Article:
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Sunday, November 12, 2006

Siouxland Sleep-Out

It's Getting Closer...

"Can I help you, Ma'am?" came the voice from behind me. I turned around reflexively. "Um, Sir," amended the lad, noticing my beard and mustache. (That happens to me fairly often when I forget to put my hair back. It makes me laugh.)

"Yeah," I said, scratching my head in befuzzlement, gazing absently at the boy's bright orange Home Depot vest, wondering if it was made by the same people that make the pretty blue Wal-Mart vests. "I'm looking for some little tent stake thingies to hold down that fabric stuff that lives under the bark in my yard."

The "sales associate" looked at me like I grew horns. "I'm sorry, sir, but this is the plumbing section... Camping supplies are over that way." Thus started my foray into Home Improvement. Not at all an auspicious start...

"No, no, no... I don't really need tent stakes. I have some of that fabric stuff in the garden in my front yard," I explain, "with bark chips on it. The fabric is supposed to keep weeds from growing, but it keeps blowing away. I need something to hold it down." I scratched my whiskers.

"Um," said the boy in the Home Depot vest, "I don't think we have that here in the plumbing section. You might want to try looking in the maybe the garden section, maybe?" He gestured vaguely westward.

I nodded wisely. "Oh. Okay then." I didn't want to explain to the lad that if I had known where the garden section was, I wouldn't be in plumbing in the first place. I wandered vaguely westward.

I did eventually find what I needed (do you believe, they actually MAKE fabric stakes?) and made my way home again, purchases in hand. Twenty minutes later I was standing ankle-deep in bark mulch, hammering away at a little green plastic stake with a hammer (handle wrapped in duct tape, of course). I was wondering if the woodchuck that lives under my front porch had finally moved out (quietest neighbor we've had in years, that woodchuck) and if I should find a way to fill in the holes he'd chewed through the latticework that skirts our porch, when I noticed some movement about half a block down the alley.

I stopped pounding at the little green plastic stake and peered. (I used to be more discreet about peering, but it doesn't bother me much any more to peer - I just gaze away at whatever or whomever catches my interest. It maybe bothers some people, probably.) Anyway, whilst involved in my favorite hobby of slack-jawed gawking, I watched a couple homeless guys crawl out from between my neighbor's garage and that abandoned shed. As I watched, they gathered their belongings, a couple bundles of rags and some empty cans, dusted themselves off, tugged their hats down around their ears and wandered off down the alley towards the Gospel Mission. I had mixed emotions, as I always do when confronted by homeless people wandering around the neighborhood - awe that they can survive Iowa winters outdoors, admiration at their ingenuity to find such a cozy place to snooze, pity that they have to do these things, and shame that I don't rush over to them and hand them money.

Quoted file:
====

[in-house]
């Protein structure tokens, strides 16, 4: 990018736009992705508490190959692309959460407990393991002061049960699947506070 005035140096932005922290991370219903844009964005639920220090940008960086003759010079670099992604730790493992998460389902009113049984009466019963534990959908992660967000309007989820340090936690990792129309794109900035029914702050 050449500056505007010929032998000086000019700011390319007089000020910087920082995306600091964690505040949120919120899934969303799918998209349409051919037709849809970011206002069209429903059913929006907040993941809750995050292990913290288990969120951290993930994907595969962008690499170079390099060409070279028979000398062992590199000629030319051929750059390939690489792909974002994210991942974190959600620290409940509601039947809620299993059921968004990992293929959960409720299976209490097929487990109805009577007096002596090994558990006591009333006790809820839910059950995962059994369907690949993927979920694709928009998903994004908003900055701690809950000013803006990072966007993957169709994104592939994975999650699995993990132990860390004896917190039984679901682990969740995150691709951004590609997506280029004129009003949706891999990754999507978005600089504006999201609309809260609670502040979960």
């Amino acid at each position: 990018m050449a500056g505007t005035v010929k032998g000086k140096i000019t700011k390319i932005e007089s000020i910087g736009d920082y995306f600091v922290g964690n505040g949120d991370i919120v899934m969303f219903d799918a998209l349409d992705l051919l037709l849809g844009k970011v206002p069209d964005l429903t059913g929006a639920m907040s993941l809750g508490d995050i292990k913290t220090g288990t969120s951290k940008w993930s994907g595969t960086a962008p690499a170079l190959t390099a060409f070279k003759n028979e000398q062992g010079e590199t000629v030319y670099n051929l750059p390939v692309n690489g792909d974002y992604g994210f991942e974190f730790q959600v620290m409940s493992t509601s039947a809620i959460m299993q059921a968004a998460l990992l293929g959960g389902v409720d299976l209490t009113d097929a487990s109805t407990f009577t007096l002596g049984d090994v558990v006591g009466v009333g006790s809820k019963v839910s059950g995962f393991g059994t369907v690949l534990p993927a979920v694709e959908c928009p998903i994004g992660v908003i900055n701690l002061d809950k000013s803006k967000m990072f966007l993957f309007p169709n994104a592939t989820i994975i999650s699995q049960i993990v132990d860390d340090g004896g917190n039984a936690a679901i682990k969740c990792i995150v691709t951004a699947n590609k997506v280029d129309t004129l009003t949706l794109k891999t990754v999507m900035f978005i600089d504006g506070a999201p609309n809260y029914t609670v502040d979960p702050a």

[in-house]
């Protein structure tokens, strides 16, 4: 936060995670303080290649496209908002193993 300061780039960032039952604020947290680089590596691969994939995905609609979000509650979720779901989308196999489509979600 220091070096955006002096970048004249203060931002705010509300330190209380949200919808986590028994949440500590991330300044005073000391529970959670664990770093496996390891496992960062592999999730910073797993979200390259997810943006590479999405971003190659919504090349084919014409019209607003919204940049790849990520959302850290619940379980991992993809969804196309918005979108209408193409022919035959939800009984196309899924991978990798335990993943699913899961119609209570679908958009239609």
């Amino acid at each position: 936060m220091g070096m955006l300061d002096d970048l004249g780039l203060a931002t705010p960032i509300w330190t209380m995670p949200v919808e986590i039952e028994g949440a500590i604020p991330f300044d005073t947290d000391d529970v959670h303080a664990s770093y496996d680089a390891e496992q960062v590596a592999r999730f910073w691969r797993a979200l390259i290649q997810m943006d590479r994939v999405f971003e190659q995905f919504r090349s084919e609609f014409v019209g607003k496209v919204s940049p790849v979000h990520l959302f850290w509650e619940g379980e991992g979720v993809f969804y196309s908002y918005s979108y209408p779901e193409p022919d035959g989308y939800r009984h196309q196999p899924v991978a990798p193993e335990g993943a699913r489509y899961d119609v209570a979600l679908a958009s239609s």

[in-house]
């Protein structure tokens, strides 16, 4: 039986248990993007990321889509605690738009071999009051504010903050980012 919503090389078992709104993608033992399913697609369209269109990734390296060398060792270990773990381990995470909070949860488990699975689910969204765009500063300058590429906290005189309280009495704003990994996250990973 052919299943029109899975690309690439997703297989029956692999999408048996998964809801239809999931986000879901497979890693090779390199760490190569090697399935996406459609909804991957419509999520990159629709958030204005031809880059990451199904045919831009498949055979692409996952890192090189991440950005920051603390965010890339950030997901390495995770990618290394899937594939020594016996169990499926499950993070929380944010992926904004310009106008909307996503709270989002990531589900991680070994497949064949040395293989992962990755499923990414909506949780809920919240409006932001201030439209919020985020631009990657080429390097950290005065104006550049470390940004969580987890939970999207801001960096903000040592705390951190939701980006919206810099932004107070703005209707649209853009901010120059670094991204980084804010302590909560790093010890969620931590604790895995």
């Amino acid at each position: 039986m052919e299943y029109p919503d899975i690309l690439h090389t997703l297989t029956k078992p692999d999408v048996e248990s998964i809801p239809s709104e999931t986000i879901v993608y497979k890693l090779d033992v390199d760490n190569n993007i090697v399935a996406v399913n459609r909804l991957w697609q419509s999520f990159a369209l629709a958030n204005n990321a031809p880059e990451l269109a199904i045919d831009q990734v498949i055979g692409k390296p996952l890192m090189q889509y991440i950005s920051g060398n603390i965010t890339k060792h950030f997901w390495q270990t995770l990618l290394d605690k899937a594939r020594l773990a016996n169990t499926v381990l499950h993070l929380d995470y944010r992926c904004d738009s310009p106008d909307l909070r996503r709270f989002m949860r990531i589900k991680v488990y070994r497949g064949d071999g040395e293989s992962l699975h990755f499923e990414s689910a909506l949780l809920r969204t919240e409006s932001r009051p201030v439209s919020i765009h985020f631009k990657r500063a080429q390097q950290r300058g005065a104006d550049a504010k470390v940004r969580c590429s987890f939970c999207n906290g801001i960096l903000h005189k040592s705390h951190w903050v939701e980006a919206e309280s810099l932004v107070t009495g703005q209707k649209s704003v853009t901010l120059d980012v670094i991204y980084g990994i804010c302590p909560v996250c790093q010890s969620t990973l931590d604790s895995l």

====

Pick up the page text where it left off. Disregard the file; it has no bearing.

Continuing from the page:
I know, I know... They don't want my pity.

About the time they turned the corner at the far end of the alley, I heard a thump-bumping down the street the other way. I turned to see another homeless guy going through our neighbor's garbage, looking for cans. He was dressed in layers - but I couldn't really identify what the layers were... A grocery cart half-full of empty pop cans was in the sidewalk behind him. He looked up and saw me staring at him. Before I could look away, he gave me a cheerful smile and waved, then resumed rooting through the garbage.

Not quite knowing how to react, or what to do, I resumed pounding little green plastic stakes into the ground. I paid ten bucks for those little green plastic stakes so I could whack 'em with a hammer. What would this guy do with ten bucks? "He'd probably spend it on booze," I thought to myself. "These people are hard people - they've lost their humanity." About that time the guy pushed his cart past me. He paused in front of my house, gazing into my porch. "Oh no," I thought. "He's going to try to steal something, or maybe ask me if he can have something in my porch..."

He stood there, stock still for about fifteen seconds. Then he broke into a big grin, laughed a little, and tapped on the window. He looked back at me. "What a beautiful cat!" he said, big smile on his face. He turned back to the window and tapped at my cat for a few more seconds, then made his way down the street, whistling the "Stray Cat Strut."

Yep, he's hardened all right.

It startled me that in the space of five minutes I'd see three homeless people within half a block of my house. Three human beings with no place to go. Three men with no prospects. It makes me sad.

Last November Dagmar participated in the First Annual Siouxland Sleep-Out; she took pledges and then went to sleep outside for a night. I was so proud of her! All the money went towards programs to help keep people from becoming homeless in the first place. Being an annual event, it's really no surprise that they're having it again this year... So, both Dagmar and I are going to go sleep outside this Friday (though we're gonna sleep in a tent, not a box like this hearty soul did last year). If anyone would like to make a pledge, just let us know! You can mail us a check (made out to Siouxland Sleep-Out), or you can even PayPal a donation to me if you want at chris at radloffs.net (using the "@" of course - I'm afraid if I write my e-mail out properly I'll get even more junk mail).

If you'd like more information on exactly where the money goes or how to donate, just drop us a line, or you can go to this nifty web site to learn more. It's a good thing. Every little bit helps!

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